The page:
Academic freedom

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Article/book #: 6914
Title: Academic freedom
By: Haaretz editorial writer  
Published in: Ha’aretz
Date of issue: Sunday, 25 April 2004
Topic(s) addressed:


In a conversation with Haaretz on Friday, Education Minister Limor Livnat said Ben-Gurion University of the Negev can no longer serve as Professor Lev Grinberg's academic home. Livnat made the same claim in a letter to the university's president, Professor Avishai Braverman, after statements from an article Grinberg published in the Belgian daily La Libre Belgique were quoted in Israel.

Senior sources in the minister's office said her absence from a meeting of the university's board of trustees, to which she was invited, was indeed an act of protest. However, they said Livnat does not attend all the board of trustees meetings in the higher education institutions and, in any case, there is no connection between her protest and Braverman's difficulty in raising funds for the university. This difficulty derives, they argued, from a similar protest of Jewish contributors, who are uncomfortable with Grinberg's articles.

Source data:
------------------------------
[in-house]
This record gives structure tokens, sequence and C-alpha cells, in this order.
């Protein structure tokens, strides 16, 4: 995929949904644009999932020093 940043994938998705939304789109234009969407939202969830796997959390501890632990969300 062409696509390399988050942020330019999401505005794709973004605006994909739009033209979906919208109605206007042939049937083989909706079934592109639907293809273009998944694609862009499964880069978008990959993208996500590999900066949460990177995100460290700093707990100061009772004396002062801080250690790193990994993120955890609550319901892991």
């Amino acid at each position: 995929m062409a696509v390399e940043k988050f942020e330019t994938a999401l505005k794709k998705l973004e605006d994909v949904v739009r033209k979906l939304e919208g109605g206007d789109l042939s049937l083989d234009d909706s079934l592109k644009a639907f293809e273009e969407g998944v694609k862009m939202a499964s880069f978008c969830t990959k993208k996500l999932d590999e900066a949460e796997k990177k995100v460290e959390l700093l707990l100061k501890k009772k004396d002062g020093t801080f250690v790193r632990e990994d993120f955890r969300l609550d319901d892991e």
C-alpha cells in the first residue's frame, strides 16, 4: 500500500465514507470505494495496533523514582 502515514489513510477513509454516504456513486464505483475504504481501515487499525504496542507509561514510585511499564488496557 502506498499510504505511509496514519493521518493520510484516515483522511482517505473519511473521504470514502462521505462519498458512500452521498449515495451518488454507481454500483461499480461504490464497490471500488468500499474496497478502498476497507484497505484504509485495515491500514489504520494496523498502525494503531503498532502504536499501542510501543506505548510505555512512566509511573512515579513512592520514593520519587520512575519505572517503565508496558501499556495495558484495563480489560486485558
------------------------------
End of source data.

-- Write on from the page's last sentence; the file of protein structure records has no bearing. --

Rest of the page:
It is hard to prove whether the two are connected, but it is clear that the ruckus caused by Livnat's comment, and following the university's publication of her letter, is causing damage to the university's image. The fear of harming Ben-Gurion University, at an especially difficult period for academe, in general, and for public universities, in particular, is less severe than the question in principle evoked by the minister's agitated response.

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